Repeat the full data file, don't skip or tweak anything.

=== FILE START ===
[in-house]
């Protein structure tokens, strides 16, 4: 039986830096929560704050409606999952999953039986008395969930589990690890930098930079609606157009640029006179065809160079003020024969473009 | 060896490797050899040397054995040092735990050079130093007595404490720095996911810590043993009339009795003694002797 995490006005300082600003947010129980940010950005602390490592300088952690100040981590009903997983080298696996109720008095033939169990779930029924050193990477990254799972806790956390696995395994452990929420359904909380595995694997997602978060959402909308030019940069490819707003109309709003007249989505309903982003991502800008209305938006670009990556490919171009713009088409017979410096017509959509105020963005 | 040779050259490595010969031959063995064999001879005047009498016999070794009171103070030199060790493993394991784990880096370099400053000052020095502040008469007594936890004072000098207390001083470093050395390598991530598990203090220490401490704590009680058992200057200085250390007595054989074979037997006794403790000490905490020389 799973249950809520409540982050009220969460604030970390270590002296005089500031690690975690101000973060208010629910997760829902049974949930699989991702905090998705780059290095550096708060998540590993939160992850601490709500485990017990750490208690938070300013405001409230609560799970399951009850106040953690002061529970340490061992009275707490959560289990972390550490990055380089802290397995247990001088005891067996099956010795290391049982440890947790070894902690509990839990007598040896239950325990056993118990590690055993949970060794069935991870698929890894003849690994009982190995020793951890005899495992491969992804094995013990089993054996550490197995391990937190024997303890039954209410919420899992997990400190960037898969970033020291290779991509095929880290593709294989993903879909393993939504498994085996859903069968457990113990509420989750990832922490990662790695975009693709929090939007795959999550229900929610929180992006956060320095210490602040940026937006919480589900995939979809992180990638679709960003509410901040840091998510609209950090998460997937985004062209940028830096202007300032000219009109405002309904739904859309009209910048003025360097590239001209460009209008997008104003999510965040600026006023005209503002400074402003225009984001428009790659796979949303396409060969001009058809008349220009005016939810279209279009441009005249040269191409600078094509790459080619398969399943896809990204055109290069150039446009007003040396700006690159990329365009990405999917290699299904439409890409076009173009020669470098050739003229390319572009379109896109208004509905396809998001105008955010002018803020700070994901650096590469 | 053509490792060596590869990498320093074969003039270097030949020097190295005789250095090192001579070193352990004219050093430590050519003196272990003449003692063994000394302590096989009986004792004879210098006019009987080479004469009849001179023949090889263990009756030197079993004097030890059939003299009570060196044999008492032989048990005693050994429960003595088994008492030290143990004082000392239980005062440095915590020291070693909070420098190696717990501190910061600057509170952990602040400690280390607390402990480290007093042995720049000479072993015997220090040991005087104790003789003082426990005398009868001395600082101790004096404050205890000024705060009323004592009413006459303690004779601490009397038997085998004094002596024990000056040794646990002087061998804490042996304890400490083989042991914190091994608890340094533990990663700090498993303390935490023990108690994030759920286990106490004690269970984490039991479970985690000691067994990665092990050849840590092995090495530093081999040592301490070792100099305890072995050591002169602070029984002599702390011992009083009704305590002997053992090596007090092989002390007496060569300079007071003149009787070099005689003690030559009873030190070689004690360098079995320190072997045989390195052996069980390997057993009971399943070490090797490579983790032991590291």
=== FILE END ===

[in-house]
């Protein structure tokens, strides 16, 4: 039986830096929560704050409606999952999953039986008395969930589990690890930098930079609606157009640029006179065809160079003020024969473009 | 060896490797050899040397054995040092735990050079130093007595404490720095996911810590043993009339009795003694002797 995490006005300082600003947010129980940010950005602390490592300088952690100040981590009903997983080298696996109720008095033939169990779930029924050193990477990254799972806790956390696995395994452990929420359904909380595995694997997602978060959402909308030019940069490819707003109309709003007249989505309903982003991502800008209305938006670009990556490919171009713009088409017979410096017509959509105020963005 | 040779050259490595010969031959063995064999001879005047009498016999070794009171103070030199060790493993394991784990880096370099400053000052020095502040008469007594936890004072000098207390001083470093050395390598991530598990203090220490401490704590009680058992200057200085250390007595054989074979037997006794403790000490905490020389 799973249950809520409540982050009220969460604030970390270590002296005089500031690690975690101000973060208010629910997760829902049974949930699989991702905090998705780059290095550096708060998540590993939160992850601490709500485990017990750490208690938070300013405001409230609560799970399951009850106040953690002061529970340490061992009275707490959560289990972390550490990055380089802290397995247990001088005891067996099956010795290391049982440890947790070894902690509990839990007598040896239950325990056993118990590690055993949970060794069935991870698929890894003849690994009982190995020793951890005899495992491969992804094995013990089993054996550490197995391990937190024997303890039954209410919420899992997990400190960037898969970033020291290779991509095929880290593709294989993903879909393993939504498994085996859903069968457990113990509420989750990832922490990662790695975009693709929090939007795959999550229900929610929180992006956060320095210490602040940026937006919480589900995939979809992180990638679709960003509410901040840091998510609209950090998460997937985004062209940028830096202007300032000219009109405002309904739904859309009209910048003025360097590239001209460009209008997008104003999510965040600026006023005209503002400074402003225009984001428009790659796979949303396409060969001009058809008349220009005016939810279209279009441009005249040269191409600078094509790459080619398969399943896809990204055109290069150039446009007003040396700006690159990329365009990405999917290699299904439409890409076009173009020669470098050739003229390319572009379109896109208004509905396809998001105008955010002018803020700070994901650096590469 | 053509490792060596590869990498320093074969003039270097030949020097190295005789250095090192001579070193352990004219050093430590050519003196272990003449003692063994000394302590096989009986004792004879210098006019009987080479004469009849001179023949090889263990009756030197079993004097030890059939003299009570060196044999008492032989048990005693050994429960003595088994008492030290143990004082000392239980005062440095915590020291070693909070420098190696717990501190910061600057509170952990602040400690280390607390402990480290007093042995720049000479072993015997220090040991005087104790003789003082426990005398009868001395600082101790004096404050205890000024705060009323004592009413006459303690004779601490009397038997085998004094002596024990000056040794646990002087061998804490042996304890400490083989042991914190091994608890340094533990990663700090498993303390935490023990108690994030759920286990106490004690269970984490039991479970985690000691067994990665092990050849840590092995090495530093081999040592301490070792100099305890072995050591002169602070029984002599702390011992009083009704305590002997053992090596007090092989002390007496060569300079007071003149009787070099005689003690030559009873030190070689004690360098079995320190072997045989390195052996069980390997057993009971399943070490090797490579983790032991590291």